Why storytelling is more powerful than advertising
You’ve heard it all before: show a man a pretty picture, he’ll buy it for a day. Tell the man a story, and he’ll buy it every day.
OK, I made that one up. Let’s call it a micro-story.
Point is that when our emotions are stirred properly, we remember better. A picture of an often scantly clad woman is a great way to get mostly male attention but a story of people being out-ranged, an abusive bro’ culture and money hungry entrepreneur keep people ‘engaged’ longer.
Truth be told, controversies are a fantastic tool. If you push it too far, you can end up like this specimen of a man:
But I digress, we were talking about why storytelling is more powerful than ads. They are harder to get ‘right’, cost more time and need to be developed strategically, compared to pay as you go online advertising. It is downright cumbersome and where do you start on your way to content marketing El Dorado?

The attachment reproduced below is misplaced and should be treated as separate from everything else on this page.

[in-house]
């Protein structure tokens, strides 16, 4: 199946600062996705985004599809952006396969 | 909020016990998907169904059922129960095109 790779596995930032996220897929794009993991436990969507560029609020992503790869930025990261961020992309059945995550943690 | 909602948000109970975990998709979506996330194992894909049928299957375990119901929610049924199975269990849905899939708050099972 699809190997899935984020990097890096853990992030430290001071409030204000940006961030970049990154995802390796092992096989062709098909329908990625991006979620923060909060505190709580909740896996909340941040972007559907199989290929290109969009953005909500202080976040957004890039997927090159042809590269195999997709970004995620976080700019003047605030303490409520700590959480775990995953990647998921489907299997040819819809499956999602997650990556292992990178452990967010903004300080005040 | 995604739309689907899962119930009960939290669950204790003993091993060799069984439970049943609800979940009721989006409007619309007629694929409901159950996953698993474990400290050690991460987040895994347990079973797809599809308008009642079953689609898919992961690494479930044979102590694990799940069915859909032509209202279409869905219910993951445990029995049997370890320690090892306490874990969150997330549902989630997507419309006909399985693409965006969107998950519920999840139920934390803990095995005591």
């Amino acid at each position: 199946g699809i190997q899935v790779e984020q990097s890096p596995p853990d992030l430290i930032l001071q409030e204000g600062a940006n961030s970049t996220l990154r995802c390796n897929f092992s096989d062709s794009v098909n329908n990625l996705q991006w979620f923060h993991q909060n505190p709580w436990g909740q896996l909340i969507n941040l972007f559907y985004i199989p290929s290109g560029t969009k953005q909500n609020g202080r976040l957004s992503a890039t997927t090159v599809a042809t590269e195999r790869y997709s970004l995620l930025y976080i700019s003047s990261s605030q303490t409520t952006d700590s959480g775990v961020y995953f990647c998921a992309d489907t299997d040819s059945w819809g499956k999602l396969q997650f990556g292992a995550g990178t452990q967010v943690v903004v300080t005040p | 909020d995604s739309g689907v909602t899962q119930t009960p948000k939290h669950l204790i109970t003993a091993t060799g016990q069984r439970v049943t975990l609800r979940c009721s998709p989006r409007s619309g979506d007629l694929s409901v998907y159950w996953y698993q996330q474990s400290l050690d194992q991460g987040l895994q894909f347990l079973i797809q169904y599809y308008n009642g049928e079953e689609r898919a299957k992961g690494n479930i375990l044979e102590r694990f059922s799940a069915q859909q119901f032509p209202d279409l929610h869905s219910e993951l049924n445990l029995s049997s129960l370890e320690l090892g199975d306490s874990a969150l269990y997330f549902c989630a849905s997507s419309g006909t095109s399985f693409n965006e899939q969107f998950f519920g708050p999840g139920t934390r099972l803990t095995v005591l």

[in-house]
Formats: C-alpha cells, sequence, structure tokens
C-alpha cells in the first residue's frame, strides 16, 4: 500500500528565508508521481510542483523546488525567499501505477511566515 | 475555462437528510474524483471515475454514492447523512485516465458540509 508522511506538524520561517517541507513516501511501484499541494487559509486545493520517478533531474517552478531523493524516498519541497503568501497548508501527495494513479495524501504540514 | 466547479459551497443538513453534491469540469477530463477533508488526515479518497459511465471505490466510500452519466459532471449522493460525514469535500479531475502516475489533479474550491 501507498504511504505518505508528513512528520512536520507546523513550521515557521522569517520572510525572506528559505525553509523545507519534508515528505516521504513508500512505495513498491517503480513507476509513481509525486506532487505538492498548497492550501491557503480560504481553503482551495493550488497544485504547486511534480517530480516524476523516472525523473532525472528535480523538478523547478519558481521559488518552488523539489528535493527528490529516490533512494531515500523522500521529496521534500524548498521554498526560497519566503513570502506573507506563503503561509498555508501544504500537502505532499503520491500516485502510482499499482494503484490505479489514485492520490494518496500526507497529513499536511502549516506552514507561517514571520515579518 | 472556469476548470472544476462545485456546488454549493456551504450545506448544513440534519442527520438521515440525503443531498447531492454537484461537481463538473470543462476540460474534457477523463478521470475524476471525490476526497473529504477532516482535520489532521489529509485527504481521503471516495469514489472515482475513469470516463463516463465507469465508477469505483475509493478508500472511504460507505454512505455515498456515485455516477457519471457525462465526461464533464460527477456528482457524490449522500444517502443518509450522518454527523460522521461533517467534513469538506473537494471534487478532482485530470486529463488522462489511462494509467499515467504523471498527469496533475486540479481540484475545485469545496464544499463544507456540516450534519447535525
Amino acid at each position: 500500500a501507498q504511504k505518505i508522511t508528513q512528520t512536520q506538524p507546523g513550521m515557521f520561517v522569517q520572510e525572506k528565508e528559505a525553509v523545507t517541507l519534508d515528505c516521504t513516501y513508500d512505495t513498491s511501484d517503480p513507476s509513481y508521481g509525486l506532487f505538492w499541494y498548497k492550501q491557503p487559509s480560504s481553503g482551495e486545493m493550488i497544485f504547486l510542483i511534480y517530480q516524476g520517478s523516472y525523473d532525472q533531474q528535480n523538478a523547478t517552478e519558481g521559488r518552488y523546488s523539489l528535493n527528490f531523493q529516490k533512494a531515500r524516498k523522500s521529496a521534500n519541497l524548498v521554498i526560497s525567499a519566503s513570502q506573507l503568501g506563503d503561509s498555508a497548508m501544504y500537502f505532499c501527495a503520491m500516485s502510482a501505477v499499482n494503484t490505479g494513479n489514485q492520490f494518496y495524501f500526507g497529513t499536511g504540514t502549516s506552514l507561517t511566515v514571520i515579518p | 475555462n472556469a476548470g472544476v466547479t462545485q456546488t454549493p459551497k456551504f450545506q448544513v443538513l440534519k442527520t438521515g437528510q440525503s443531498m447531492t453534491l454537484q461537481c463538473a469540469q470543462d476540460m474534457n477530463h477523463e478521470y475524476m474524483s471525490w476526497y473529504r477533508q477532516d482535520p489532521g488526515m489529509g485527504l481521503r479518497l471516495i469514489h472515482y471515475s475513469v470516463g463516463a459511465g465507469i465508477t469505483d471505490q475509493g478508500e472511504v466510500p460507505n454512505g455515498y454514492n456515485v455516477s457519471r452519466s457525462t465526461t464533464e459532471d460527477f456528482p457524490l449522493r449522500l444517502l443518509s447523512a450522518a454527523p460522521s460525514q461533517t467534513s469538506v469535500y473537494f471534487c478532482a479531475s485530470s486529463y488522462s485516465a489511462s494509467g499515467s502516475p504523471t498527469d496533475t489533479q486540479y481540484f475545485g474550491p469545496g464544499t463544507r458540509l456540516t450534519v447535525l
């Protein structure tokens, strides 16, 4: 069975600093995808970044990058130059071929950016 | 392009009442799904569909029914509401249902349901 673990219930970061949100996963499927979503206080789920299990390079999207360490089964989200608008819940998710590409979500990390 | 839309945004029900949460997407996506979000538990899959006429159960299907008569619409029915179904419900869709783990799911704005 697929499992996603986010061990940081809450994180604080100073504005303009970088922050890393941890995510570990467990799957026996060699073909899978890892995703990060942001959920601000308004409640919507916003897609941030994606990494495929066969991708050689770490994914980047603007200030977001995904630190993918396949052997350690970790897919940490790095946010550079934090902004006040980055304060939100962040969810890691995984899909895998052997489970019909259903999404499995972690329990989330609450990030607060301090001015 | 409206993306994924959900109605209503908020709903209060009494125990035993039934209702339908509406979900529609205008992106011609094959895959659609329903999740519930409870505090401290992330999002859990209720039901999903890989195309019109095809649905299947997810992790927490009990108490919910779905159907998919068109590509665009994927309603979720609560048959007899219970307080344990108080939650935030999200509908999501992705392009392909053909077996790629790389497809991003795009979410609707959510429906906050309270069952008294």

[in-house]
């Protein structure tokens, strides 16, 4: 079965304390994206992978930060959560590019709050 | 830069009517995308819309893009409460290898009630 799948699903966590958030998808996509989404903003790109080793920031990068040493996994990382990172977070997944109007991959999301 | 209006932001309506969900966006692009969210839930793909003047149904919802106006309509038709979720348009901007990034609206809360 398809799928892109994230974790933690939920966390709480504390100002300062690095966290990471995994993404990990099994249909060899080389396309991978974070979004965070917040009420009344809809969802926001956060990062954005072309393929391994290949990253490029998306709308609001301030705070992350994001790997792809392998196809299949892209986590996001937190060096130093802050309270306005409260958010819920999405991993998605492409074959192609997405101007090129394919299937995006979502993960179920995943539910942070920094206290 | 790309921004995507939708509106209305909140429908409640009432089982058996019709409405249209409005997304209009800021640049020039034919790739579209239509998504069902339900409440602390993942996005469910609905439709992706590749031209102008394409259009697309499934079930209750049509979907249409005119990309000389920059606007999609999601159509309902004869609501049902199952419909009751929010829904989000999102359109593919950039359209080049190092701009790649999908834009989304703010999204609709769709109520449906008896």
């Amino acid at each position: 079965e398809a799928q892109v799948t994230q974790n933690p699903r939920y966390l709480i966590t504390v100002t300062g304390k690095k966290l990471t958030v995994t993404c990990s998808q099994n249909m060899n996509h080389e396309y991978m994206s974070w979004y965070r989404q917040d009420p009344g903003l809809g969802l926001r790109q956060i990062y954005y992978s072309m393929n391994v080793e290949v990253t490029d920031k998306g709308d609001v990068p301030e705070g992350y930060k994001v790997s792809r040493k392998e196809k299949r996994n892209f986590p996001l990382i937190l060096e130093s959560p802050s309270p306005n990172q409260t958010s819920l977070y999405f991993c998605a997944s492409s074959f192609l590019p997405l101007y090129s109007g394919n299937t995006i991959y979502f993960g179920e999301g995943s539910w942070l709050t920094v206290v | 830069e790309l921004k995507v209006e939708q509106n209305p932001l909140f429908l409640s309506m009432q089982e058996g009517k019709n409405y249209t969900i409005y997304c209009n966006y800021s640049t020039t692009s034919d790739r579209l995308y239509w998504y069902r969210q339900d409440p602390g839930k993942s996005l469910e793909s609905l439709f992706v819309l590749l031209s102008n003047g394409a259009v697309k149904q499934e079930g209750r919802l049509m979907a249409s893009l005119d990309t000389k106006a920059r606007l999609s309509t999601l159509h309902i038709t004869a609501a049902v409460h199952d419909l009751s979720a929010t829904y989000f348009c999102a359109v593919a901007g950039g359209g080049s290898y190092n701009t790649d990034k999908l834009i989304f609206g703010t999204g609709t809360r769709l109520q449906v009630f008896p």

Just be yourself.
True words are written truthfully, gain strength paragraph by Snapchat post and can entice even the most critical of users. But only if it is interesting. And irritatingly written like by a proper Millennial (disclosure: I count myself as one). And brought to life with pictures and video. In short form, bar the occasional rant or background in long form. It must be relevant to the product or service and as brutally open and honest as you can (pro tip: change the names and sprinkle topical controversies as desired).
An ad just says one thing and it is often out of context, not timed well or totally boring. Looking at the latest Internet Trends report you better add some sizzle if you want to attract the people with money.
You just can’t do all that with an ad, or a thousand, unless it is part of a well orchestrated campaign plan. Best of all, good writers grow on trees in most areas and can be found in most supermarkets for 10 to a penny (usually pretending to serve customers from behind the counter). Seriously, good content isn’t easy nor cheap but ever so much more effective when employed right.